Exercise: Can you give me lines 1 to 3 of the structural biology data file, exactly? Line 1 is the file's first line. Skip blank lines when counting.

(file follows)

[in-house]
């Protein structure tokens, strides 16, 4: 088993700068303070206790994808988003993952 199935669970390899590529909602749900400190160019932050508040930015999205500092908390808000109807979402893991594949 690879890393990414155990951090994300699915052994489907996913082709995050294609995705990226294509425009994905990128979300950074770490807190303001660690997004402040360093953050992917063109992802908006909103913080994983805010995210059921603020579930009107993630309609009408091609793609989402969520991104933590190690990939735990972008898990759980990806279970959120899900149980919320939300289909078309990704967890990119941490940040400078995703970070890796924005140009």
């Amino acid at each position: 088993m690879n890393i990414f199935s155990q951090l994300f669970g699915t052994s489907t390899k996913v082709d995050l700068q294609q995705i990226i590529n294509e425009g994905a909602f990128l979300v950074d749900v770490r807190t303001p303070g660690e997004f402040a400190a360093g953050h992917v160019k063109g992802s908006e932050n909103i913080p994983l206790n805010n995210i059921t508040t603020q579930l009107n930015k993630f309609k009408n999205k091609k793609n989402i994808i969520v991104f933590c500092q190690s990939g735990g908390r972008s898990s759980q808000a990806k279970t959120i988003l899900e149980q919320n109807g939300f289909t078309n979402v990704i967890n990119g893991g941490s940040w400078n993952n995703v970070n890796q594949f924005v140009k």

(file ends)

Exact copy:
[in-house]
């Protein structure tokens, strides 16, 4: 088993700068303070206790994808988003993952 199935669970390899590529909602749900400190160019932050508040930015999205500092908390808000109807979402893991594949 690879890393990414155990951090994300699915052994489907996913082709995050294609995705990226294509425009994905990128979300950074770490807190303001660690997004402040360093953050992917063109992802908006909103913080994983805010995210059921603020579930009107993630309609009408091609793609989402969520991104933590190690990939735990972008898990759980990806279970959120899900149980919320939300289909078309990704967890990119941490940040400078995703970070890796924005140009």
């Amino acid at each position: 088993m690879n890393i990414f199935s155990q951090l994300f669970g699915t052994s489907t390899k996913v082709d995050l700068q294609q995705i990226i590529n294509e425009g994905a909602f990128l979300v950074d749900v770490r807190t303001p303070g660690e997004f402040a400190a360093g953050h992917v160019k063109g992802s908006e932050n909103i913080p994983l206790n805010n995210i059921t508040t603020q579930l009107n930015k993630f309609k009408n999205k091609k793609n989402i994808i969520v991104f933590c500092q190690s990939g735990g908390r972008s898990s759980q808000a990806k279970t959120i988003l899900e149980q919320n109807g939300f289909t078309n979402v990704i967890n990119g893991g941490s940040w400078n993952n995703v970070n890796q594949f924005v140009k």